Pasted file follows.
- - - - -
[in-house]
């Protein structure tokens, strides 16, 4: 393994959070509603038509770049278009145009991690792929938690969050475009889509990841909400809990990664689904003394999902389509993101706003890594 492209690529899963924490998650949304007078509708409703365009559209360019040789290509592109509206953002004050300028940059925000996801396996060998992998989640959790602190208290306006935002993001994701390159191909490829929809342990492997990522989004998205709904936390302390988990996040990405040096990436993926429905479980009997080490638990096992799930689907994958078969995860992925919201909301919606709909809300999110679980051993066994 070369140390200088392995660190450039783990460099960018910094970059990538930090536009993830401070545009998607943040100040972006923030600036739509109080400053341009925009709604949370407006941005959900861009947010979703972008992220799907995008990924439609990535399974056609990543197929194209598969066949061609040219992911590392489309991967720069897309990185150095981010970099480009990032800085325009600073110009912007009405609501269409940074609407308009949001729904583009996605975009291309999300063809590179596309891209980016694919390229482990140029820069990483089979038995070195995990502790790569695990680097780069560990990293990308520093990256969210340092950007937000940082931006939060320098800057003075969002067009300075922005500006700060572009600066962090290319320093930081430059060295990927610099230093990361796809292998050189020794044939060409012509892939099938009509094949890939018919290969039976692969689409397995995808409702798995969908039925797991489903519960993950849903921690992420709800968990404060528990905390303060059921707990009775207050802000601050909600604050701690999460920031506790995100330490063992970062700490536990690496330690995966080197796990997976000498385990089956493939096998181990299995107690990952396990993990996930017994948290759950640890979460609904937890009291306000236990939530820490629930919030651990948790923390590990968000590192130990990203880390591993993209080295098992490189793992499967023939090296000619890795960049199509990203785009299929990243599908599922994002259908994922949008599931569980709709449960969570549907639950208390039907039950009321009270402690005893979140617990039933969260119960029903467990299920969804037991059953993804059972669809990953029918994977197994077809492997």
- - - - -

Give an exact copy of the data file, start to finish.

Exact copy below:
[in-house]
């Protein structure tokens, strides 16, 4: 393994959070509603038509770049278009145009991690792929938690969050475009889509990841909400809990990664689904003394999902389509993101706003890594 492209690529899963924490998650949304007078509708409703365009559209360019040789290509592109509206953002004050300028940059925000996801396996060998992998989640959790602190208290306006935002993001994701390159191909490829929809342990492997990522989004998205709904936390302390988990996040990405040096990436993926429905479980009997080490638990096992799930689907994958078969995860992925919201909301919606709909809300999110679980051993066994 070369140390200088392995660190450039783990460099960018910094970059990538930090536009993830401070545009998607943040100040972006923030600036739509109080400053341009925009709604949370407006941005959900861009947010979703972008992220799907995008990924439609990535399974056609990543197929194209598969066949061609040219992911590392489309991967720069897309990185150095981010970099480009990032800085325009600073110009912007009405609501269409940074609407308009949001729904583009996605975009291309999300063809590179596309891209980016694919390229482990140029820069990483089979038995070195995990502790790569695990680097780069560990990293990308520093990256969210340092950007937000940082931006939060320098800057003075969002067009300075922005500006700060572009600066962090290319320093930081430059060295990927610099230093990361796809292998050189020794044939060409012509892939099938009509094949890939018919290969039976692969689409397995995808409702798995969908039925797991489903519960993950849903921690992420709800968990404060528990905390303060059921707990009775207050802000601050909600604050701690999460920031506790995100330490063992970062700490536990690496330690995966080197796990997976000498385990089956493939096998181990299995107690990952396990993990996930017994948290759950640890979460609904937890009291306000236990939530820490629930919030651990948790923390590990968000590192130990990203880390591993993209080295098992490189793992499967023939090296000619890795960049199509990203785009299929990243599908599922994002259908994922949008599931569980709709449960969570549907639950208390039907039950009321009270402690005893979140617990039933969260119960029903467990299920969804037991059953993804059972669809990953029918994977197994077809492997």